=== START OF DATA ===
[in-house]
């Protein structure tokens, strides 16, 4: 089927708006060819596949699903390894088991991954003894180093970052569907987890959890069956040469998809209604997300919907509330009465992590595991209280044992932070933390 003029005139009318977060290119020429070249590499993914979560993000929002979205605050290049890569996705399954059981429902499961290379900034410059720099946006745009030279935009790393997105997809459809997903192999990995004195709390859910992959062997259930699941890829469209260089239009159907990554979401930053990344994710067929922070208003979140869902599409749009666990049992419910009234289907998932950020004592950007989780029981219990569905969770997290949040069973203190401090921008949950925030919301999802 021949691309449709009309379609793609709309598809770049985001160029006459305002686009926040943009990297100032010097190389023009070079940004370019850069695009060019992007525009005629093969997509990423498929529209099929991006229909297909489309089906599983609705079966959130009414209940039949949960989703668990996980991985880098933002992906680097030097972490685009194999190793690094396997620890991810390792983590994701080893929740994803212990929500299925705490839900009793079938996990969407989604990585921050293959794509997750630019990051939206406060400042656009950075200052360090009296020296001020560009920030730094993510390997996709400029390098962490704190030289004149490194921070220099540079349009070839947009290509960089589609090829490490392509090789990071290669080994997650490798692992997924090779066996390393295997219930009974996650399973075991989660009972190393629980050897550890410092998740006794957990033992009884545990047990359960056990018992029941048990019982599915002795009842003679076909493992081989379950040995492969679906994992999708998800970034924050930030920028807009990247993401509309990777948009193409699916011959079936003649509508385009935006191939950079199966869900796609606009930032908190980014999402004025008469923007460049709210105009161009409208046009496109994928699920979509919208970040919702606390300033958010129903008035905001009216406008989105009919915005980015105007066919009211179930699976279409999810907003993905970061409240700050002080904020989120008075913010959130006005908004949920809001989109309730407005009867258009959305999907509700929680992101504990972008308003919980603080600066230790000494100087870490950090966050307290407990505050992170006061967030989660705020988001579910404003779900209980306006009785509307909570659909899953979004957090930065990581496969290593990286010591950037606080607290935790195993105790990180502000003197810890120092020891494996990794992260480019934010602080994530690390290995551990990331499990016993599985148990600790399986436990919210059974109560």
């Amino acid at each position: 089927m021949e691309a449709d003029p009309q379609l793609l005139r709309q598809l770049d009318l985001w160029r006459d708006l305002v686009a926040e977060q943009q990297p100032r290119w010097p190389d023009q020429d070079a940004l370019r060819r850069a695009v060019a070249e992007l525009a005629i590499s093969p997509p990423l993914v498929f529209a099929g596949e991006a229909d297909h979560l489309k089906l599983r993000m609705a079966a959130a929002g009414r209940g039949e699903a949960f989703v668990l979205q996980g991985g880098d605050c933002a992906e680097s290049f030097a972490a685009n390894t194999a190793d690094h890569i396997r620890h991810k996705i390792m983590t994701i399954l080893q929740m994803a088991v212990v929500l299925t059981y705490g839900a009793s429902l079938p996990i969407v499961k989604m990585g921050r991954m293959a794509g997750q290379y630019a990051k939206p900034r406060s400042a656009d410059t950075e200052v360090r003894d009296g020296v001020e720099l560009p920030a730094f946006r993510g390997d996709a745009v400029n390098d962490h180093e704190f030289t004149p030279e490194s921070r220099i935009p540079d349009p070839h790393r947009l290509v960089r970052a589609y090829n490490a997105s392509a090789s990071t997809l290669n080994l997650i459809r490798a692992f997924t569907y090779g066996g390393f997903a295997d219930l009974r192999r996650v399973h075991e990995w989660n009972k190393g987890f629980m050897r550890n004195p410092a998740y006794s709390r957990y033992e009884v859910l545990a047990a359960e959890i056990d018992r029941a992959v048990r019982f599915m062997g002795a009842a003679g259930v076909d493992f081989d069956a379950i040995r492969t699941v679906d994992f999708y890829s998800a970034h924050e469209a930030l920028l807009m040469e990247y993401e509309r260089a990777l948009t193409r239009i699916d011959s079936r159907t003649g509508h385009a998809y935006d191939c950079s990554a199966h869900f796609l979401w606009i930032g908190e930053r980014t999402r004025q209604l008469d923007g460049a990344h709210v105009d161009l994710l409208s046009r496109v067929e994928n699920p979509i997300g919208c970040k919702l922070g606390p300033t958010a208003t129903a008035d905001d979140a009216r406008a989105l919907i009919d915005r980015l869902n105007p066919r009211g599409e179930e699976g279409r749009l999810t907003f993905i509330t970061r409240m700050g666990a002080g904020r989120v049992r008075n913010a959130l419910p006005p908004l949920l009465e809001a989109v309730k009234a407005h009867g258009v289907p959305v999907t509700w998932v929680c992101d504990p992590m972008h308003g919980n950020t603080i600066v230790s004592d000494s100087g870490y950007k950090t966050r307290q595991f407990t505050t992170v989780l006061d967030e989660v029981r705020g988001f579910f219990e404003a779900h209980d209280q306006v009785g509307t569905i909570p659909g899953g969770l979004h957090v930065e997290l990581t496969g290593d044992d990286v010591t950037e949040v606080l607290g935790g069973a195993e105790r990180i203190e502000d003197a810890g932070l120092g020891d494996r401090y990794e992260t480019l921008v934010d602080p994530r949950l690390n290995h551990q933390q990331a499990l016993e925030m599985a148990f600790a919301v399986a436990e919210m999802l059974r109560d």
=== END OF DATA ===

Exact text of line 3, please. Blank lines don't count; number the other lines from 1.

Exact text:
């Amino acid at each position: 089927m021949e691309a449709d003029p009309q379609l793609l005139r709309q598809l770049d009318l985001w160029r006459d708006l305002v686009a926040e977060q943009q990297p100032r290119w010097p190389d023009q020429d070079a940004l370019r060819r850069a695009v060019a070249e992007l525009a005629i590499s093969p997509p990423l993914v498929f529209a099929g596949e991006a229909d297909h979560l489309k089906l599983r993000m609705a079966a959130a929002g009414r209940g039949e699903a949960f989703v668990l979205q996980g991985g880098d605050c933002a992906e680097s290049f030097a972490a685009n390894t194999a190793d690094h890569i396997r620890h991810k996705i390792m983590t994701i399954l080893q929740m994803a088991v212990v929500l299925t059981y705490g839900a009793s429902l079938p996990i969407v499961k989604m990585g921050r991954m293959a794509g997750q290379y630019a990051k939206p900034r406060s400042a656009d410059t950075e200052v360090r003894d009296g020296v001020e720099l560009p920030a730094f946006r993510g390997d996709a745009v400029n390098d962490h180093e704190f030289t004149p030279e490194s921070r220099i935009p540079d349009p070839h790393r947009l290509v960089r970052a589609y090829n490490a997105s392509a090789s990071t997809l290669n080994l997650i459809r490798a692992f997924t569907y090779g066996g390393f997903a295997d219930l009974r192999r996650v399973h075991e990995w989660n009972k190393g987890f629980m050897r550890n004195p410092a998740y006794s709390r957990y033992e009884v859910l545990a047990a359960e959890i056990d018992r029941a992959v048990r019982f599915m062997g002795a009842a003679g259930v076909d493992f081989d069956a379950i040995r492969t699941v679906d994992f999708y890829s998800a970034h924050e469209a930030l920028l807009m040469e990247y993401e509309r260089a990777l948009t193409r239009i699916d011959s079936r159907t003649g509508h385009a998809y935006d191939c950079s990554a199966h869900f796609l979401w606009i930032g908190e930053r980014t999402r004025q209604l008469d923007g460049a990344h709210v105009d161009l994710l409208s046009r496109v067929e994928n699920p979509i997300g919208c970040k919702l922070g606390p300033t958010a208003t129903a008035d905001d979140a009216r406008a989105l919907i009919d915005r980015l869902n105007p066919r009211g599409e179930e699976g279409r749009l999810t907003f993905i509330t970061r409240m700050g666990a002080g904020r989120v049992r008075n913010a959130l419910p006005p908004l949920l009465e809001a989109v309730k009234a407005h009867g258009v289907p959305v999907t509700w998932v929680c992101d504990p992590m972008h308003g919980n950020t603080i600066v230790s004592d000494s100087g870490y950007k950090t966050r307290q595991f407990t505050t992170v989780l006061d967030e989660v029981r705020g988001f579910f219990e404003a779900h209980d209280q306006v009785g509307t569905i909570p659909g899953g969770l979004h957090v930065e997290l990581t496969g290593d044992d990286v010591t950037e949040v606080l607290g935790g069973a195993e105790r990180i203190e502000d003197a810890g932070l120092g020891d494996r401090y990794e992260t480019l921008v934010d602080p994530r949950l690390n290995h551990q933390q990331a499990l016993e925030m599985a148990f600790a919301v399986a436990e919210m999802l059974r109560d």